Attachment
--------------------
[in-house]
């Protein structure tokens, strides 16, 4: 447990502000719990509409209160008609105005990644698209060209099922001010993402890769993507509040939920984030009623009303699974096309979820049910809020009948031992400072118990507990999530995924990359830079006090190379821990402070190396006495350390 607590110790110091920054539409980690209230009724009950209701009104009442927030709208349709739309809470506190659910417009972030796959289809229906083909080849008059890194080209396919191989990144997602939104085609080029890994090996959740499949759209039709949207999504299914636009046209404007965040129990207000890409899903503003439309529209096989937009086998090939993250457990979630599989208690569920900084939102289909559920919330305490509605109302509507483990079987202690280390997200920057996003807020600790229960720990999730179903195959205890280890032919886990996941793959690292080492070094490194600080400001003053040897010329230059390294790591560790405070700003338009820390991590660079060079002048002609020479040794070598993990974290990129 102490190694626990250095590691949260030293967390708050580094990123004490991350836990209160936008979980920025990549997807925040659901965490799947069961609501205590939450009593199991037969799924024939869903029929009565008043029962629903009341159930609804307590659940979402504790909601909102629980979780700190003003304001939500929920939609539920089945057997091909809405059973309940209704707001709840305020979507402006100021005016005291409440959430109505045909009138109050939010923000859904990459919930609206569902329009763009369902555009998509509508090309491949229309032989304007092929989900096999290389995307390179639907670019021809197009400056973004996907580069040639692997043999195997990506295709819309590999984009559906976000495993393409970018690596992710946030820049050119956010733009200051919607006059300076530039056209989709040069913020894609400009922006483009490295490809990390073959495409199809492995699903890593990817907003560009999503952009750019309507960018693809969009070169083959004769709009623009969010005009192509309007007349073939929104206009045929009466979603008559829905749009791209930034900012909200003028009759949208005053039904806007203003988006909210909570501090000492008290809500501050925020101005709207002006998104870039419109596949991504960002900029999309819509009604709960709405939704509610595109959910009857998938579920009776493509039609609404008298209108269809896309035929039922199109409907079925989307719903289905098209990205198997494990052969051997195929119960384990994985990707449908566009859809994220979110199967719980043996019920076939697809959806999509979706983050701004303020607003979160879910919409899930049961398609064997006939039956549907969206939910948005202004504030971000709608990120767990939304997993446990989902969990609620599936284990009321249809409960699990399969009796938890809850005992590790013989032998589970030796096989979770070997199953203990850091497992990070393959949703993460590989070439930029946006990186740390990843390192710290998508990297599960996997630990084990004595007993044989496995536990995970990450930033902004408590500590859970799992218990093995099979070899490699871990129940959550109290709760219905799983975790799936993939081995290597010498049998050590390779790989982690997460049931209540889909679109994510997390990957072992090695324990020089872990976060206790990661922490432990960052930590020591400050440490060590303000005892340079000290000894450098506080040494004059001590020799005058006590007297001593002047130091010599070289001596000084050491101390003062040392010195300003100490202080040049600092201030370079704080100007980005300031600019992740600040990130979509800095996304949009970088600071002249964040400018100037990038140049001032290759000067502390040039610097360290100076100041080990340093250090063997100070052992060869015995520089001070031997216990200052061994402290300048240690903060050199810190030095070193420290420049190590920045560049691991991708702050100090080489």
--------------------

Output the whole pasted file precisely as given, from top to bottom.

[in-house]
């Protein structure tokens, strides 16, 4: 447990502000719990509409209160008609105005990644698209060209099922001010993402890769993507509040939920984030009623009303699974096309979820049910809020009948031992400072118990507990999530995924990359830079006090190379821990402070190396006495350390 607590110790110091920054539409980690209230009724009950209701009104009442927030709208349709739309809470506190659910417009972030796959289809229906083909080849008059890194080209396919191989990144997602939104085609080029890994090996959740499949759209039709949207999504299914636009046209404007965040129990207000890409899903503003439309529209096989937009086998090939993250457990979630599989208690569920900084939102289909559920919330305490509605109302509507483990079987202690280390997200920057996003807020600790229960720990999730179903195959205890280890032919886990996941793959690292080492070094490194600080400001003053040897010329230059390294790591560790405070700003338009820390991590660079060079002048002609020479040794070598993990974290990129 102490190694626990250095590691949260030293967390708050580094990123004490991350836990209160936008979980920025990549997807925040659901965490799947069961609501205590939450009593199991037969799924024939869903029929009565008043029962629903009341159930609804307590659940979402504790909601909102629980979780700190003003304001939500929920939609539920089945057997091909809405059973309940209704707001709840305020979507402006100021005016005291409440959430109505045909009138109050939010923000859904990459919930609206569902329009763009369902555009998509509508090309491949229309032989304007092929989900096999290389995307390179639907670019021809197009400056973004996907580069040639692997043999195997990506295709819309590999984009559906976000495993393409970018690596992710946030820049050119956010733009200051919607006059300076530039056209989709040069913020894609400009922006483009490295490809990390073959495409199809492995699903890593990817907003560009999503952009750019309507960018693809969009070169083959004769709009623009969010005009192509309007007349073939929104206009045929009466979603008559829905749009791209930034900012909200003028009759949208005053039904806007203003988006909210909570501090000492008290809500501050925020101005709207002006998104870039419109596949991504960002900029999309819509009604709960709405939704509610595109959910009857998938579920009776493509039609609404008298209108269809896309035929039922199109409907079925989307719903289905098209990205198997494990052969051997195929119960384990994985990707449908566009859809994220979110199967719980043996019920076939697809959806999509979706983050701004303020607003979160879910919409899930049961398609064997006939039956549907969206939910948005202004504030971000709608990120767990939304997993446990989902969990609620599936284990009321249809409960699990399969009796938890809850005992590790013989032998589970030796096989979770070997199953203990850091497992990070393959949703993460590989070439930029946006990186740390990843390192710290998508990297599960996997630990084990004595007993044989496995536990995970990450930033902004408590500590859970799992218990093995099979070899490699871990129940959550109290709760219905799983975790799936993939081995290597010498049998050590390779790989982690997460049931209540889909679109994510997390990957072992090695324990020089872990976060206790990661922490432990960052930590020591400050440490060590303000005892340079000290000894450098506080040494004059001590020799005058006590007297001593002047130091010599070289001596000084050491101390003062040392010195300003100490202080040049600092201030370079704080100007980005300031600019992740600040990130979509800095996304949009970088600071002249964040400018100037990038140049001032290759000067502390040039610097360290100076100041080990340093250090063997100070052992060869015995520089001070031997216990200052061994402290300048240690903060050199810190030095070193420290420049190590920045560049691991991708702050100090080489």